The next panel was "Are Panels Ruining Fanzines?" This apparently meant, "Do people who have ideas now just do panels on their regional conventions rather than writing about them in fanzines?" Based on the attendance for this panel, we concluded that we could have the panel and still write about it without fear of overlap! But seriously, folks.... Again, since Mark and I are down here in the wilds of New Jersey doing a fanzine and not having the ability to schedule panels at will, we don't find panels crimp our style too much. (As I said on the panel, we're down here "rolling our own.") Having dispensed with the topic in about 2.73 minutes, we spent the rest of the time rambling about panels, conventions, and fanzines in general. I think the one major complaint I have about the panels here is their lack of structure. A named moderator would have helped, since presumably a moderator is charged with coming up with at least a few questions designed to elicit discussion on the topic. But since due to committee changes it wasn't always clear even who was on the panels, the lack of a moderator wasn't surprising. I just found myself feeling very uncomfortable, feeling that I as a panelist was letting the audience down.

At 5 PM we went with several other fans to the Kaoribana for dinner, where we had some excellent sashimi. I concentrated on the maguro (tuna), tekka maki (tuna roll), octopus, and eel, rather than getting my usual assortment platter. Mark tried the assortment and was happy with that as well. All through dinner Mark folded origami for the origami fans (David Stein is thinking of putting together a book of fantasy origami patterns and is keeping several of Mark's figures to include).

When we returned we went into "Rick's" (actually the hotel bar renamed, although the renaming sign was just leaning against a side wall, and at least one person asked, "What's Rick's?") to participate in the evening's festivities. These achieved the best turnout of any event, with at least 100 people (out of the 500 registered members) attending the formal part. We missed the play, which was at 7 PM (the dinner break started at 6 PM--more on scheduling later), but did return in time to hand out the prizes for the Junior Masquerade. Some day I'll have to find out if stickers are really that popular with the younger set.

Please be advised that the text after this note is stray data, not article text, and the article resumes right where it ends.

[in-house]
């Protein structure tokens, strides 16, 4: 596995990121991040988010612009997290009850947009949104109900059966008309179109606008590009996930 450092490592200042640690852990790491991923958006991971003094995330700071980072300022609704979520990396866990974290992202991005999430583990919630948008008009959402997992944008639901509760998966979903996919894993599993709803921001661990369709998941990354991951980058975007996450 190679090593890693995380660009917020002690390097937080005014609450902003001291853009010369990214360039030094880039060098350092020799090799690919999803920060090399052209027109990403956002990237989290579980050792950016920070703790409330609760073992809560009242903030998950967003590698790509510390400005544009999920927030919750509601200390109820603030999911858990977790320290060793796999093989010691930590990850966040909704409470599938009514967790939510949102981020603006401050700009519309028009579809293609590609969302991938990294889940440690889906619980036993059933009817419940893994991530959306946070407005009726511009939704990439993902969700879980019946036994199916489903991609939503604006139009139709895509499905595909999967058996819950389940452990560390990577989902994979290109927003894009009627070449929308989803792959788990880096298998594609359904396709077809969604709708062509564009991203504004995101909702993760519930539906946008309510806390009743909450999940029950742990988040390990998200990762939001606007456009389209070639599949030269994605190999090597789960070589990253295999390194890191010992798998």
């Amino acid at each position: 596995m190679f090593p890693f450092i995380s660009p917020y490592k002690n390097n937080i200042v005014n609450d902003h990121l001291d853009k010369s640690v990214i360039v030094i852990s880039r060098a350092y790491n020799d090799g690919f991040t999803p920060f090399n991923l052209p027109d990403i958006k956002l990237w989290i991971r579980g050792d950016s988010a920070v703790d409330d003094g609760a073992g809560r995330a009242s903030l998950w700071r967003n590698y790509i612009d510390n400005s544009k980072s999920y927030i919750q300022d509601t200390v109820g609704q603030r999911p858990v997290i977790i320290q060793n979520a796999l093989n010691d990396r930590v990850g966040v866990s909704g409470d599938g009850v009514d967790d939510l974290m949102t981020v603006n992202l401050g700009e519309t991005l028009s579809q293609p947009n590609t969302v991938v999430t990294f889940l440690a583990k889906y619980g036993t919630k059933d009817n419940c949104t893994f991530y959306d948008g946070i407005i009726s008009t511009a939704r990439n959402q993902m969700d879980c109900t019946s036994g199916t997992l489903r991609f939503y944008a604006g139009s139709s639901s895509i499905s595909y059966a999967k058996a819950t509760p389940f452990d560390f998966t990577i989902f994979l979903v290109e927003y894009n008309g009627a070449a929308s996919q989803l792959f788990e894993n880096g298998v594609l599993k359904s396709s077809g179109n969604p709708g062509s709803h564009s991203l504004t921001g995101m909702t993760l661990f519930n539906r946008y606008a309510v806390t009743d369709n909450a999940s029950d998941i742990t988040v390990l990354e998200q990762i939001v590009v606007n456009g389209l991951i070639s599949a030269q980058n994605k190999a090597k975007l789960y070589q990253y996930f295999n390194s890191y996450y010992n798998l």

After the Junior Masquerade came the speeches. Resnick had an appointment at 10, so we all agreed to keep our speeches short (hey, no problem--in fact, I offered to skip mine entirely, but couldn't convince them I was serious).

Resnick talked about the African influence in his writing. (This is detailed very thoroughly in the latest issue of OtherRealms [#24].) One of the problems with writing this part of the con report is that I was so nervous about my speech that I can't really accurately report on the preceding speeches. Luckily, Mark wrote his speech up and it is included elsewhere so I will not reproduce it here as well. But I apologize to Mike (if he's reading this) for not giving much of a report of his speech.